This project is called Share Wars because we believe social media sharing is the main battlefront in the war for audiences of digital content. Whoever wins the “sharing battle” will win the war for eyeballs.
For now, most Australian news organisations get more traffic from Google than Facebook but the gap is closing.
Facebook traffic has benefits over audiences arriving from Google. Sharing is an endorsement. A Facebook share indicates a type of “quality” – a fitness-for-purpose, a usefulness and a keenness on the part of the audience to be associated with the content. Sharing actively markets your content to new sympathetic audiences. It is also a key input into the Google and Bing algorithms.
Our three-month data capture of 119 Australian and international news sites was designed to help with the analysis of those elements that make news stories shareable. Along the way, it has also provided an insight into which news sites are doing the best job of distributing their content through social media.
As you can see from the graph below, ninemsn news leads the Australian sites for total shares across our data capture period, just ahead of news.com.au, with The Sydney Morning Herald further back in third.
These sharing instances include all likes, comments and shares for all stories that received more than 100 shares published to the homepages of the sites listed above. Our methodology is explained in more detail at the bottom of this article.*
So ninemsn news, the site with the biggest audience in Australia, wins.
But how does the result look when normalised for total monthly audience? We used the official currency, Nielsen Answers, to index the sharing results based on monthly audiences for June 2012. As you can see from the chart below, news.com.au comes out on top, ninemsn news is second, ABC is third, Adelaide Now comes in next as the top metro newspaper masthead, with the Daily Telegraph winning the battle of the Sydney newspaper sites over the SMH.
Breaking down sharing instances into likes, shares and comments also reveals some interesting data points.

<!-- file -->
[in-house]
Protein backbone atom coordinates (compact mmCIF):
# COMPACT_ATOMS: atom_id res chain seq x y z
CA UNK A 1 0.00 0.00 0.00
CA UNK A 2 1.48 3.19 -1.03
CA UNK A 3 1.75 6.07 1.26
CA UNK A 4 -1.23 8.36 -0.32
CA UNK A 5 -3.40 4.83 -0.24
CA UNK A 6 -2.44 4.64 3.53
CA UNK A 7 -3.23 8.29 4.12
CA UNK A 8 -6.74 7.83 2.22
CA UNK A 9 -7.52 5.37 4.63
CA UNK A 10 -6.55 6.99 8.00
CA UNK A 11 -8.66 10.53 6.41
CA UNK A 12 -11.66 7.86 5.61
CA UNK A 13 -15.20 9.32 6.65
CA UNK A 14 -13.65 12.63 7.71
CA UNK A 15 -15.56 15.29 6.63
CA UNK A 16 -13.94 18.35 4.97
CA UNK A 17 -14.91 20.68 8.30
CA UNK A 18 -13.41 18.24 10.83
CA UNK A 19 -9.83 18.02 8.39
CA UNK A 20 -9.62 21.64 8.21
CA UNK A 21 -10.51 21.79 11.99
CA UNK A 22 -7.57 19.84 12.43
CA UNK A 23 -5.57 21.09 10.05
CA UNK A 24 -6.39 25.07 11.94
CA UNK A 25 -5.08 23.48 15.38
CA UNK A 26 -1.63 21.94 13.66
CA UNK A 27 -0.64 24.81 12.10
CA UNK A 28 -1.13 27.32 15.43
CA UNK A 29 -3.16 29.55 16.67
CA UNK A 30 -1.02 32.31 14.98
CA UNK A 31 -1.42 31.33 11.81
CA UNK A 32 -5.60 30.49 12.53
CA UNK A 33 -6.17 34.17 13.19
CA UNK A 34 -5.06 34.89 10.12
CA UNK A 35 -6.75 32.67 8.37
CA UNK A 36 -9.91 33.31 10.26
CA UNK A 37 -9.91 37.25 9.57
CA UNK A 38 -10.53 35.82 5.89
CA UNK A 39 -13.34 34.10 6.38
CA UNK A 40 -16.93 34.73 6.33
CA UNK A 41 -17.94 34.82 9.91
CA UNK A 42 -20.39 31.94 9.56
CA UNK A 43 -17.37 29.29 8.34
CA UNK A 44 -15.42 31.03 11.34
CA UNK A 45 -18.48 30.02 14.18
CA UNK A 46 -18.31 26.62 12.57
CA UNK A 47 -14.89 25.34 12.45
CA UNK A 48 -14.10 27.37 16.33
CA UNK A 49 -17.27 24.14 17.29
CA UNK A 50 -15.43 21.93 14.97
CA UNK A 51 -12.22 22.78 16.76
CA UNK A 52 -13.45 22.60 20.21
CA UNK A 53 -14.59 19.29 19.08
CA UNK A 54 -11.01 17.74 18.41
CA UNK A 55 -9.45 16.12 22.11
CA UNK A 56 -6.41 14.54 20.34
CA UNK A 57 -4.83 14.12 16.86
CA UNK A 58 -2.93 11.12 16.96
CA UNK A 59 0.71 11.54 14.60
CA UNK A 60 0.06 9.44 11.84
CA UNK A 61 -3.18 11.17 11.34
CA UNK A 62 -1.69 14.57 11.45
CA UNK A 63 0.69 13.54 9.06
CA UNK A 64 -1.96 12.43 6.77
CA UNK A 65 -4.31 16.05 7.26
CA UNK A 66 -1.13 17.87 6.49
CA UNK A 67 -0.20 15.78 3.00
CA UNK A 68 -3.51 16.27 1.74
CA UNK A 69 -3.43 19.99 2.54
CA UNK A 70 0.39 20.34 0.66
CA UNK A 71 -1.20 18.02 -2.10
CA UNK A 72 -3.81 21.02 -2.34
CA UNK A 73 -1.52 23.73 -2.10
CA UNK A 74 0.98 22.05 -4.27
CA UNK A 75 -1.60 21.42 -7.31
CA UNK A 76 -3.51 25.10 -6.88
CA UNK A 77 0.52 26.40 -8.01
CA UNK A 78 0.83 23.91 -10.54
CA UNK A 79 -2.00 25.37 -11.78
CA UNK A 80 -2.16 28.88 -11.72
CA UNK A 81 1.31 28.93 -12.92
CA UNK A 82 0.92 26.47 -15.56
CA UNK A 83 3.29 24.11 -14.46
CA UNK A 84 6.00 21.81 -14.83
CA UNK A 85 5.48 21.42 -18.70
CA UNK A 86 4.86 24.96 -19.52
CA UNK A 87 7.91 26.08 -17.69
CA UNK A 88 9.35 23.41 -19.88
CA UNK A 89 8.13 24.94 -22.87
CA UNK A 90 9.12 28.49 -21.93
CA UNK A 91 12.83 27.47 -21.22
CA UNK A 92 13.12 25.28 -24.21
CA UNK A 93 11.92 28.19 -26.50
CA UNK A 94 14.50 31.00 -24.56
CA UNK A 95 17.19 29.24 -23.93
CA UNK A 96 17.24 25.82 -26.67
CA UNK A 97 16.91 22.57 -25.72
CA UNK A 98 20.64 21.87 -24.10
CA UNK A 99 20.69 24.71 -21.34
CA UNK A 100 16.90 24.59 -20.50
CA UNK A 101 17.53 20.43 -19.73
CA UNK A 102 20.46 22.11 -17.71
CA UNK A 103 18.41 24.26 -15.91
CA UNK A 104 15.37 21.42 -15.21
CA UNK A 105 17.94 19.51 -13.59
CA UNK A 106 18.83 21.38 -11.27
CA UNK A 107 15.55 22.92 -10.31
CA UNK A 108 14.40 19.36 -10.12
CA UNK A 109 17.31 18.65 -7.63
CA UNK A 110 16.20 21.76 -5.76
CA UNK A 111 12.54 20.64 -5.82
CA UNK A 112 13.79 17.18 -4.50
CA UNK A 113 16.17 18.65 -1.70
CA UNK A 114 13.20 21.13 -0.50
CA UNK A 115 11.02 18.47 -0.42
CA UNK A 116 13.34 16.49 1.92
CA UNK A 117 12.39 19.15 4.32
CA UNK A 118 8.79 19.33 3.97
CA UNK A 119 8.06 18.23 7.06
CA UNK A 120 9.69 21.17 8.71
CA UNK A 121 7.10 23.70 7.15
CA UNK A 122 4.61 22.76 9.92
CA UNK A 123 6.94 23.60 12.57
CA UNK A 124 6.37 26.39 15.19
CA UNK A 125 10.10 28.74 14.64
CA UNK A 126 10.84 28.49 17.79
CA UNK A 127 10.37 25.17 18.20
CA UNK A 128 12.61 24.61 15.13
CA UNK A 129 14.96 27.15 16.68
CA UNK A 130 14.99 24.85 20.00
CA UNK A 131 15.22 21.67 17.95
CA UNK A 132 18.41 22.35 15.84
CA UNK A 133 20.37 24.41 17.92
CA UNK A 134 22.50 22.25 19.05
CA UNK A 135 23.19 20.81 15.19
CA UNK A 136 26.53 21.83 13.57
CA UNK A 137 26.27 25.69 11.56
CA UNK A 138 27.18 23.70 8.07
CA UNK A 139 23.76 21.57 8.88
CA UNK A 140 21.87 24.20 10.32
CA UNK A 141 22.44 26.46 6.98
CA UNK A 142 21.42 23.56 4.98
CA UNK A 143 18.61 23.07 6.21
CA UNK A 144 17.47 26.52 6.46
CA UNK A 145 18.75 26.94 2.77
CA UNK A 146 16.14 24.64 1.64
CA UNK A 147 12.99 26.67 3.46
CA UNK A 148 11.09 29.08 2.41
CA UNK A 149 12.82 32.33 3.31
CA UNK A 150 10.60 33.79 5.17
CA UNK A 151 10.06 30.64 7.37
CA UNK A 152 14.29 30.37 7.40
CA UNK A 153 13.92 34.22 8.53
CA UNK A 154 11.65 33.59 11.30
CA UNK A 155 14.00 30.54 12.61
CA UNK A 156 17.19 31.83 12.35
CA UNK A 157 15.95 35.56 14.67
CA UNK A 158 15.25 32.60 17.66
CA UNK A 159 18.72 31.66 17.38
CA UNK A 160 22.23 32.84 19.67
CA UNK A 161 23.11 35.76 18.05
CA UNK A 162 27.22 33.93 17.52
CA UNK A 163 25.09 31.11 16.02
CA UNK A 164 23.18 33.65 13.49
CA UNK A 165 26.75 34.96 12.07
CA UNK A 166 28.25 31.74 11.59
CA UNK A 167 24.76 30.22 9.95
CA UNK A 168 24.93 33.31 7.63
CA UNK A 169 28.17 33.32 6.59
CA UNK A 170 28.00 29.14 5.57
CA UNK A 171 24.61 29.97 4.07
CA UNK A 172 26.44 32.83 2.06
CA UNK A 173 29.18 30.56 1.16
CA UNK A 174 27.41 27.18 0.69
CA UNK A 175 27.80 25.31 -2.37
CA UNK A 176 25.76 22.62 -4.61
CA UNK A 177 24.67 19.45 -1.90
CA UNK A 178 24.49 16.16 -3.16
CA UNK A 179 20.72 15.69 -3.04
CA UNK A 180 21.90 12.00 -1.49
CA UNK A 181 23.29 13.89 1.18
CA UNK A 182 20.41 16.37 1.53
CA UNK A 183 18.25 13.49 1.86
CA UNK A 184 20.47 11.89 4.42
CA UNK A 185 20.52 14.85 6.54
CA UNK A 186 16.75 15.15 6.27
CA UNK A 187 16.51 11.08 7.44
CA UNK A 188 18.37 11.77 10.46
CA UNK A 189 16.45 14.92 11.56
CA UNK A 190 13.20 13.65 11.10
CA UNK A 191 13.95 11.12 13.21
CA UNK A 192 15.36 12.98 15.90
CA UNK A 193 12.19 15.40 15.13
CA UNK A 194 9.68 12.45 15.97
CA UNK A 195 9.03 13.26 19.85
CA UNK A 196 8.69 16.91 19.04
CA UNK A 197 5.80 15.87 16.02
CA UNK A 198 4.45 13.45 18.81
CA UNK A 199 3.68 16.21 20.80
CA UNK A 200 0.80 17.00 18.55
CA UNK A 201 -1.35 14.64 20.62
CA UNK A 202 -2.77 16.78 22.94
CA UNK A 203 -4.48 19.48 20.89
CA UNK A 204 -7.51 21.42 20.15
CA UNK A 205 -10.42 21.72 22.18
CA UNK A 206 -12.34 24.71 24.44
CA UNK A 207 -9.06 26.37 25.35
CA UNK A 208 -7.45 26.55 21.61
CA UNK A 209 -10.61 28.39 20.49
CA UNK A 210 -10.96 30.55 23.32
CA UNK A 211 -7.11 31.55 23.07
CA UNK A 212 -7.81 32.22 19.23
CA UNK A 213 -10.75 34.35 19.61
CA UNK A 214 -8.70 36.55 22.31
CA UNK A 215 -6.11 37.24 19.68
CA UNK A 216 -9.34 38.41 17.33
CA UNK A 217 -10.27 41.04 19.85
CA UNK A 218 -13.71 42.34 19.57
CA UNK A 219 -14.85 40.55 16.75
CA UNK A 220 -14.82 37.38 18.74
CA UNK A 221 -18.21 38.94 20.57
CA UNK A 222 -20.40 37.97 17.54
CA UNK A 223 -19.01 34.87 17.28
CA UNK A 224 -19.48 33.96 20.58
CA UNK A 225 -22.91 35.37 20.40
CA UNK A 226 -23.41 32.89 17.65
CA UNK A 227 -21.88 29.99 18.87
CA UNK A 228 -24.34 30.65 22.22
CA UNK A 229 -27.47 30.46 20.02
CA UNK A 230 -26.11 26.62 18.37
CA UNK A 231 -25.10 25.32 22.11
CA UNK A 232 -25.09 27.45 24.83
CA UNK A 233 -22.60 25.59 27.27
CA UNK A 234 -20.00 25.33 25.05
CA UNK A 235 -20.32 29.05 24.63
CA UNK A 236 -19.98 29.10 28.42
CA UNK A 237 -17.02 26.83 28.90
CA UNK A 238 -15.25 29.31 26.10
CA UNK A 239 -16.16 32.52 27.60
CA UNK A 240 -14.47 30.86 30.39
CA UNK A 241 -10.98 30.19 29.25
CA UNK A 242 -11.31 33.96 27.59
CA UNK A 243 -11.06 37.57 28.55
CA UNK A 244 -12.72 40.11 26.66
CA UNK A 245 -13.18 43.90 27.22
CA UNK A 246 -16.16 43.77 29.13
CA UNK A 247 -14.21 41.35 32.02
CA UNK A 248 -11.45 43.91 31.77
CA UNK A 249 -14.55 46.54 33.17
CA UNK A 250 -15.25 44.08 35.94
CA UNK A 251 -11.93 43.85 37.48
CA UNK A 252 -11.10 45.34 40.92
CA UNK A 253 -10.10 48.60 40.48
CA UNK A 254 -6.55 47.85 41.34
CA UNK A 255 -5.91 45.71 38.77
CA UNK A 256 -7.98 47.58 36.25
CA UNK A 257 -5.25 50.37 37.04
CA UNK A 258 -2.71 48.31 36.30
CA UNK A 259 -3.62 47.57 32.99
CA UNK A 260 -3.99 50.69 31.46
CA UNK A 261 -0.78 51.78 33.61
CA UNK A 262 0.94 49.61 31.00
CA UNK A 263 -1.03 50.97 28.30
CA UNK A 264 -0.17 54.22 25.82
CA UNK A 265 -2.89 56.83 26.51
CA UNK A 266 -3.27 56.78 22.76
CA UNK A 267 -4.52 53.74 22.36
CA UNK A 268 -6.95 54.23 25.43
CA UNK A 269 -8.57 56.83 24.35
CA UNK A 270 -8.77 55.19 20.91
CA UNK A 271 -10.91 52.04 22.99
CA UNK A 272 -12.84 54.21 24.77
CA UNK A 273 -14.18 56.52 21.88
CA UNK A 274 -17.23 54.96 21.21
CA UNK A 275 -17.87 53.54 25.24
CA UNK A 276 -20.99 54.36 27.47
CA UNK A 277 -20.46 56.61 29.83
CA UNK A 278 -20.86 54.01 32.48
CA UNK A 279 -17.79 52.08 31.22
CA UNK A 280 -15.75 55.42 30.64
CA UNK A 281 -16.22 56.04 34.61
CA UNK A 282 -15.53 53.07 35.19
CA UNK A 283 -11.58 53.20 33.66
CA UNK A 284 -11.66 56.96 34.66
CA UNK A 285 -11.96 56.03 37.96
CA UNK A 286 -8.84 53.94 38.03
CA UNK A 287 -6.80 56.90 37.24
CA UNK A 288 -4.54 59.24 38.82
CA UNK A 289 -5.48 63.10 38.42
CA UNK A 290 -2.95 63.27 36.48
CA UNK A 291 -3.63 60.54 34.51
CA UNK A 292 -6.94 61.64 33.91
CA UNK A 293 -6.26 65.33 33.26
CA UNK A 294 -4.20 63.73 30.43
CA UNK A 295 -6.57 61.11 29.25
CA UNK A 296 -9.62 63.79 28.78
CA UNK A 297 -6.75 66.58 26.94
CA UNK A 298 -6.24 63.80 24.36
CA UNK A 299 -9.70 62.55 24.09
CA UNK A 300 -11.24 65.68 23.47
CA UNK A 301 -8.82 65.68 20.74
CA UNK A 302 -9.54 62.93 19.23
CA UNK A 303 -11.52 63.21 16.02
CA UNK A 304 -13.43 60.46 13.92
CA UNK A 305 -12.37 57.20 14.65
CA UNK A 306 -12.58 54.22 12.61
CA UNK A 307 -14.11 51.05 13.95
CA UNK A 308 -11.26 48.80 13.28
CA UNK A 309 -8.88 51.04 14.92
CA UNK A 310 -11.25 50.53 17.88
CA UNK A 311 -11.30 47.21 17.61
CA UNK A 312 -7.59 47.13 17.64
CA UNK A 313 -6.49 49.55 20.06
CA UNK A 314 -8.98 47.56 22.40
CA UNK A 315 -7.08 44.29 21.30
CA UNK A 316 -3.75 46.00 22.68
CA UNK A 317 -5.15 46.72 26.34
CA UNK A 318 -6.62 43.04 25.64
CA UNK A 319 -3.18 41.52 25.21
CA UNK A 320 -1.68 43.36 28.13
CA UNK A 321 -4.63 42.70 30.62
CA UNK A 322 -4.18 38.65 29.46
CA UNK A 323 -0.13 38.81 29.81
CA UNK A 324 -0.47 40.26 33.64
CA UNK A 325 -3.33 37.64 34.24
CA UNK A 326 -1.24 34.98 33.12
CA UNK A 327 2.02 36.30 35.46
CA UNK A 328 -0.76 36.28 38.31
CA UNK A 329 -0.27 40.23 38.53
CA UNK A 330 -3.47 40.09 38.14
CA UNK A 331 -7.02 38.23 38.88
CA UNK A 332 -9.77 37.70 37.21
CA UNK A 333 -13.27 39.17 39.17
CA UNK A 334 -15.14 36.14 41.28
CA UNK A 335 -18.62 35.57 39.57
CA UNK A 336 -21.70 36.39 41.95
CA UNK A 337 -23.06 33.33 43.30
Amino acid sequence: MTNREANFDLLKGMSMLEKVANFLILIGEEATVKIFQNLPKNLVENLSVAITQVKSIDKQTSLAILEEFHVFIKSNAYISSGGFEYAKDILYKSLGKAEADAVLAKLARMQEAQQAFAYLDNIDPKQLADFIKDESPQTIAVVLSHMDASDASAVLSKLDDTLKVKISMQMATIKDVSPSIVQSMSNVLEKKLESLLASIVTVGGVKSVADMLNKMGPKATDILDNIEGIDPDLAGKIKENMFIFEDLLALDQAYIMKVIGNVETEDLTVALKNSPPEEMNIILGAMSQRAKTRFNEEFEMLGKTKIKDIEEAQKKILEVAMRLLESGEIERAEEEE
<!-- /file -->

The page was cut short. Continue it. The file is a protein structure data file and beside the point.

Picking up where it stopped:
If likes are the lowest form of social interaction with content (clicking a thumbs-up button), and comments and shares represent higher social engagement, some sites are doing a better job then others of getting their audiences interested. News.com.au has a noticeable bias towards comments. Ninemsn, the SMH, The Age, Daily Telegraph, Courier Mail and Brisbane Times also have more comments than likes and shares. In the likes corner, the ABC, Herald Sun, Yahoo7 News, the Australian and the West Australian index higher for thumbs-ups than shares and comments.
Why would that be?
First, there might be mechanical or product differences in the sharing tools on article pages that encourage different sites’ audiences to interact in a particular way. For example, ninemsn and the Fairfax mastheads allow users to comment on stories using their Facebook logins. This drives Facebook comments.
Some sites have large Facebook fanbases and use their Facebook pages effectively (ninemsn/Nine News, news.com.au and the News Limited tabloids). Some do not (The Australian’s Facebook page has less than 4000 fans and had not been updated for seven days at time of writing).
Some sites might create a greater proportion of content that provokes their audiences to comment.
Differences in the sites’ audiences should not be discounted. Although it’s hard to see what the common thread might be, something about the readers of Yahoo7 News, the Herald Sun, The Australian and the West Australian might compel them to like, rather than comment on, stories.
Overall, our data reveals some distinct winners and losers in the sharing battle and a bunch in between. The fairest summary is the middle chart above: “Facebook shares per audience member” that shows the following pecking order:
- Ninemsn news
- ABC News
- Adelaide Now
- Daily Telegraph
- Sydney Morning Herald
- Courier Mail
- Herald Sun
- The Age
- The Australian
- The West Australian
- Brisbane Times
- Yahoo7 News
The good news for the laggards is there are tangible social weapons that can be deployed to pull them up the rankings. Share Wars is focusing on one of these: understanding the narrative drivers of content sharing. And we’ll be using insights from our big data capture to reveal more about this in the next few weeks. Stay tuned.
* This article is based on data captured from March 20-June 23, 2012 by the Likeable Engine, propietary software that tracks 119 global news sources, including 13 Australian sites. Likeable reconciles articles from these sites with Facebook and Twitter APIs to track sharing behaviour in real-time. The database contains more than 3 million articles.